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Indian J Med Microbiol. 2004 Apr-Jun;22(2):75-80.

Extended spectrum -lactamases (ESBL) - an emerging threat to clinical therapeutics.

Author information

1
Microbiology Department, Postgraduate Institute of Medical Sciences, Rohtak - 124 001, Haryana, India.

Abstract

Extended spectrum -lactamases (ESBLs) are plasmid mediated, TEM and SHV derived enzymes, first isolated in Western Europe in mid 1980s, most commonly in Klebsiella spp., followed by Escherichia coli. These enzymes are capable of hydrolyzing broad spectrum cephalosporins and monobactams but inactive against cephamycins and imipenem. In addition, ESBL producing organisms exhibit coresistance to many other classes of antibiotics resulting in limitation of therapeutic option. Several risk factors have been suggested. A variety of classification schemes have been developed. Recently, Bush-Jacoby-Medeiros scheme integrated functional and molecular characteristics. ESBLs have serine at their active site and attack the amide bond in the lactam ring of antibiotics causing their hydrolysis. Because of inocolum effect and substrate specificity their detection is a major challenge. Two indicators of ESBLs are eight fold reduction in MIC and potentiation of the inhibitor zone of third generation cephalosporin in the presence of clavulanic acid. Incidence of these organisms is being continuously increasing through out the world with limited treatment alternatives. It becomes necessary to know the prevalence of these organisms and to formulate treatment policy. Moreover, restricted use of the third generation cephalosporins lead to withdrawal of selective pressure and use of lactam and -lactamase inhibitor combinations may exert reverse mutation on these enzymes.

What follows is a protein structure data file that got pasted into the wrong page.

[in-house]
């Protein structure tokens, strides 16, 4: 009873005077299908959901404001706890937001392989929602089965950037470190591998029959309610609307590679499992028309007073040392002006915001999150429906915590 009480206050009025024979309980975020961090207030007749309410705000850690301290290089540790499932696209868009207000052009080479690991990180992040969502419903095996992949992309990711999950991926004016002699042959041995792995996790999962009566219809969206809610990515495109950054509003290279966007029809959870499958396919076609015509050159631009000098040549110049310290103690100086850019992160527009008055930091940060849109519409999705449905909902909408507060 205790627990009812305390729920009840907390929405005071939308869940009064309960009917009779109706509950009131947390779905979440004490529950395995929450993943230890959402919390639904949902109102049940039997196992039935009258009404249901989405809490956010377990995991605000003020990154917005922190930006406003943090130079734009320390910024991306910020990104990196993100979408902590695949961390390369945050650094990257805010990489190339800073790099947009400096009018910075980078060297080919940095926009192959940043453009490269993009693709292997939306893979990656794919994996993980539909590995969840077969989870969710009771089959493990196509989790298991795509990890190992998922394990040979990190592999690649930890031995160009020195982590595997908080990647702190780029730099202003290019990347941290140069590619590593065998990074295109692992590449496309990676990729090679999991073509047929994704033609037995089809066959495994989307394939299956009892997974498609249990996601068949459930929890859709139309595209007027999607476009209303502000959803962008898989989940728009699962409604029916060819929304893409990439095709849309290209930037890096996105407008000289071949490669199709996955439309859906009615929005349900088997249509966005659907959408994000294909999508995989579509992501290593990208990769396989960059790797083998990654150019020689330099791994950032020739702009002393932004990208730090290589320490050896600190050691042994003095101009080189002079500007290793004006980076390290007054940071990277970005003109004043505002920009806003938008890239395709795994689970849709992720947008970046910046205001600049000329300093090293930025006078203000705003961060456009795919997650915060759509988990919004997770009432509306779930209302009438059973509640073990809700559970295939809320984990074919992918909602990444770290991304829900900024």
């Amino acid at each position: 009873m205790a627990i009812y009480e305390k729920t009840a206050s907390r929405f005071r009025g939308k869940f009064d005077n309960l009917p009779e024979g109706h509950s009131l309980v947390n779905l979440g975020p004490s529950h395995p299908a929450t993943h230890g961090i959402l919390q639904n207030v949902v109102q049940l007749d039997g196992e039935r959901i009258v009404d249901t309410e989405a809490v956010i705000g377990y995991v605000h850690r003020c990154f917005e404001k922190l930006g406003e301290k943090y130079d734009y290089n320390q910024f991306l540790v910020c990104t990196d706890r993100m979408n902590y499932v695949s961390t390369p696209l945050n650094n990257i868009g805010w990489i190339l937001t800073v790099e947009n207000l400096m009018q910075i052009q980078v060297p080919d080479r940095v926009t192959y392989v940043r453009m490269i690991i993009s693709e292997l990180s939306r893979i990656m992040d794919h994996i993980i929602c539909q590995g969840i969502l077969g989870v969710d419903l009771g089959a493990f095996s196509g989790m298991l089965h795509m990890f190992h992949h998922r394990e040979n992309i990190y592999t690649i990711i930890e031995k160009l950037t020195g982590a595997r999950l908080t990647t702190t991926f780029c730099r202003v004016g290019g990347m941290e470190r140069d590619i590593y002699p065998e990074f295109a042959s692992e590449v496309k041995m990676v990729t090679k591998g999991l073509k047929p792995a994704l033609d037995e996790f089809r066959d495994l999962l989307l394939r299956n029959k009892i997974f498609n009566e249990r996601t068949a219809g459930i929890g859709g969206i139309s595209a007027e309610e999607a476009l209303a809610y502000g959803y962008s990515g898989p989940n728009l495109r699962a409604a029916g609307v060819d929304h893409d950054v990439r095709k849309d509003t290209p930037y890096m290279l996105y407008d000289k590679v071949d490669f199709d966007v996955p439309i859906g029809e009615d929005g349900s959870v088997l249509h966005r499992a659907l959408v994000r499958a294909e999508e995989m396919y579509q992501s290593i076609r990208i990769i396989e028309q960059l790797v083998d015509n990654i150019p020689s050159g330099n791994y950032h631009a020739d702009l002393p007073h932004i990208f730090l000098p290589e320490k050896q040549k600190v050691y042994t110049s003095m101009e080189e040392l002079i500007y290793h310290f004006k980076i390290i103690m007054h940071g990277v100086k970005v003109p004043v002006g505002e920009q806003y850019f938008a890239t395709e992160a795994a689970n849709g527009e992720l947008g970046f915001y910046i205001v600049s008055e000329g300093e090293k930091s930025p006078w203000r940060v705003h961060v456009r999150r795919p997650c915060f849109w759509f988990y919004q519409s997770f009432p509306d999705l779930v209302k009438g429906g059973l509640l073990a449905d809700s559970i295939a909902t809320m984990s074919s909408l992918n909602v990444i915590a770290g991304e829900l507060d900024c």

PMID:
17642700
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